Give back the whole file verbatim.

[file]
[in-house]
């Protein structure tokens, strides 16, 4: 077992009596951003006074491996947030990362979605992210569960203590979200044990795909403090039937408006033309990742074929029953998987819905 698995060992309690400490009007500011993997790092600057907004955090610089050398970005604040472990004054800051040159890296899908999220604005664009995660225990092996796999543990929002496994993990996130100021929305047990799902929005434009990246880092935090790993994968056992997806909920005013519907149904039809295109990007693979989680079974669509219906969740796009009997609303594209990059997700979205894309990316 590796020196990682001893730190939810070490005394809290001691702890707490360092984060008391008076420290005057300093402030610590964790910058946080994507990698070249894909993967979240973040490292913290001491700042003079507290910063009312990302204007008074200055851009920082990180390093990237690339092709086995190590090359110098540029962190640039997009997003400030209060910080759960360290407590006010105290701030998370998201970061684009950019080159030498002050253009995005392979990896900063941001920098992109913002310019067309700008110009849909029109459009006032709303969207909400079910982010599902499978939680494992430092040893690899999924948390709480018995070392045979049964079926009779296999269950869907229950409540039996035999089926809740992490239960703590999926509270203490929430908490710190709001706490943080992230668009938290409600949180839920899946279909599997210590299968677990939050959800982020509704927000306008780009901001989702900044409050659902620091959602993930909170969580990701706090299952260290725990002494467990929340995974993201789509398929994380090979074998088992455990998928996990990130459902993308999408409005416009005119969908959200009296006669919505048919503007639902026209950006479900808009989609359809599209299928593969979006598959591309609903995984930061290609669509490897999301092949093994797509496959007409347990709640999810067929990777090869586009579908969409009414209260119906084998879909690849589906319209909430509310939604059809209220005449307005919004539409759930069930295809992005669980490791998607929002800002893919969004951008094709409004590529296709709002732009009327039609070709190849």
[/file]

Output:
[in-house]
């Protein structure tokens, strides 16, 4: 077992009596951003006074491996947030990362979605992210569960203590979200044990795909403090039937408006033309990742074929029953998987819905 698995060992309690400490009007500011993997790092600057907004955090610089050398970005604040472990004054800051040159890296899908999220604005664009995660225990092996796999543990929002496994993990996130100021929305047990799902929005434009990246880092935090790993994968056992997806909920005013519907149904039809295109990007693979989680079974669509219906969740796009009997609303594209990059997700979205894309990316 590796020196990682001893730190939810070490005394809290001691702890707490360092984060008391008076420290005057300093402030610590964790910058946080994507990698070249894909993967979240973040490292913290001491700042003079507290910063009312990302204007008074200055851009920082990180390093990237690339092709086995190590090359110098540029962190640039997009997003400030209060910080759960360290407590006010105290701030998370998201970061684009950019080159030498002050253009995005392979990896900063941001920098992109913002310019067309700008110009849909029109459009006032709303969207909400079910982010599902499978939680494992430092040893690899999924948390709480018995070392045979049964079926009779296999269950869907229950409540039996035999089926809740992490239960703590999926509270203490929430908490710190709001706490943080992230668009938290409600949180839920899946279909599997210590299968677990939050959800982020509704927000306008780009901001989702900044409050659902620091959602993930909170969580990701706090299952260290725990002494467990929340995974993201789509398929994380090979074998088992455990998928996990990130459902993308999408409005416009005119969908959200009296006669919505048919503007639902026209950006479900808009989609359809599209299928593969979006598959591309609903995984930061290609669509490897999301092949093994797509496959007409347990709640999810067929990777090869586009579908969409009414209260119906084998879909690849589906319209909430509310939604059809209220005449307005919004539409759930069930295809992005669980490791998607929002800002893919969004951008094709409004590529296709709002732009009327039609070709190849």